XXVII

JUDICIAL INSTITUTIONS

1 GENERAL CHARACTERISTICS OF THE JUDICIAL SYSTEM

HOW were men tried? There is no better touchstone for a social system than this question. Let us therefore see how matters stood in this respect in the Europe of about the year 1000; on a first scrutiny, a few dominant features stand out in strong relief from the mass of legal detail. First, we may note the tremendous fragmentation of judicial powers; next, their tangled interconnections; and lastly, their ineffectiveness. The most serious cases could be heard in many different courts exercising parallel jurisdiction. Undoubtedly there were certain rules which, in theory, determined the limits of competence of the various courts; but in spite of them uncertainty persisted. The feudal records that have come down to us abound in charters relating to disputes between rival jurisdictions. Despairing of knowing before which authority to bring their suits, litigants often agreed to set up arbitrators of their own or else, instead of seeking a court judgment, they preferred to come to a private agreement—even at the risk that subsequently it might not be respected. Uncertain of its competence and doubtful of its strength, the court sometimes did not disdain to ask the parties to accept its judgment, either in advance or after it had been pronounced. Even if one had obtained a favourable decision there was often no other way to get it executed than to come to terms with a recalcitrant opponent. Nothing reminds us more forcibly than these conflicts that disorder can be a most important historic fact: a fact which nevertheless needs to be explained. In the present case it was clearly due in large part to the coexistence of contradictory principles which, being derived from diverse traditions and compelled to adapt themselves in a somewhat rough and ready fashion to the needs of a highly unstable society, were incessantly in conflict with each other. But it also had its source in the actual conditions imposed on the exercise of justice by the human environment.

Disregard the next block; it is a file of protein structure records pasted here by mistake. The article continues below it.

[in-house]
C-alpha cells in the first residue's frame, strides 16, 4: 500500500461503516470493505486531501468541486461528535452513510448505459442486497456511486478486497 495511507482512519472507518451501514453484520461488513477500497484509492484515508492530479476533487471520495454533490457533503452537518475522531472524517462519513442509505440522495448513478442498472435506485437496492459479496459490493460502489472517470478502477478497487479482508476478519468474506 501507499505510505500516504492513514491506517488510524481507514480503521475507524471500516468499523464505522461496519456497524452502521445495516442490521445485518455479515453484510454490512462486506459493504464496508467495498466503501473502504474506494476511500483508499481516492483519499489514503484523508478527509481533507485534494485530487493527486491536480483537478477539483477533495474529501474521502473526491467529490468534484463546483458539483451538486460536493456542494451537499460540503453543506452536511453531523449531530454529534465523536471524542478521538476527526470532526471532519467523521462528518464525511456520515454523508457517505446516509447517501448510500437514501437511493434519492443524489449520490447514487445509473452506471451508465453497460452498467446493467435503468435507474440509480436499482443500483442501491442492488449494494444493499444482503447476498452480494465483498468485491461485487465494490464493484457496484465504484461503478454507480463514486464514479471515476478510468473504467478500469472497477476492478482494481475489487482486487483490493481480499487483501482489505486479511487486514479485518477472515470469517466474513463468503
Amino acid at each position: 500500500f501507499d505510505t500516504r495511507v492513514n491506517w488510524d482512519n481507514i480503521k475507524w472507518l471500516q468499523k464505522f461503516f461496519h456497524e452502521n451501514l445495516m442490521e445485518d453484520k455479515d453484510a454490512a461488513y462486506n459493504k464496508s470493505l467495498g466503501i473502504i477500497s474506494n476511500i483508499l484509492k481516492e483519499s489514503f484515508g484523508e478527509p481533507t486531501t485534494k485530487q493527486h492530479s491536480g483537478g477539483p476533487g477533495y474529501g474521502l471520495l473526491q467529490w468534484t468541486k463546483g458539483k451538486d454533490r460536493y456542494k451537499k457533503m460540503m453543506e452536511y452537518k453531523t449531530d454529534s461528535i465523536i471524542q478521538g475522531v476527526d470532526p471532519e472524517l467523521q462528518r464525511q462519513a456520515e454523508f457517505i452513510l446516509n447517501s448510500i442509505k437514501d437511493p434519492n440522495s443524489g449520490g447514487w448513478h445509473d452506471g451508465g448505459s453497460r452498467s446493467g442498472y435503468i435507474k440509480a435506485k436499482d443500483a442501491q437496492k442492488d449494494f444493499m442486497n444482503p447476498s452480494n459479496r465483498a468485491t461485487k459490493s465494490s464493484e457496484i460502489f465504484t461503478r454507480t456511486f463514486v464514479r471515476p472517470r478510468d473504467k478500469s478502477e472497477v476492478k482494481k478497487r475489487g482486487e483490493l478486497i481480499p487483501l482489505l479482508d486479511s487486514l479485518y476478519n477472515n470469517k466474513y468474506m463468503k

In this society, in which protective relationships had multiplied, every chief—and there were certainly enough of them—desired to be a judge. One reason was that the right to sit in judgment on his subordinates, to the exclusion of other courts, alone enabled a lord both to protect them and to maintain effective control over them. Another was that this right was also

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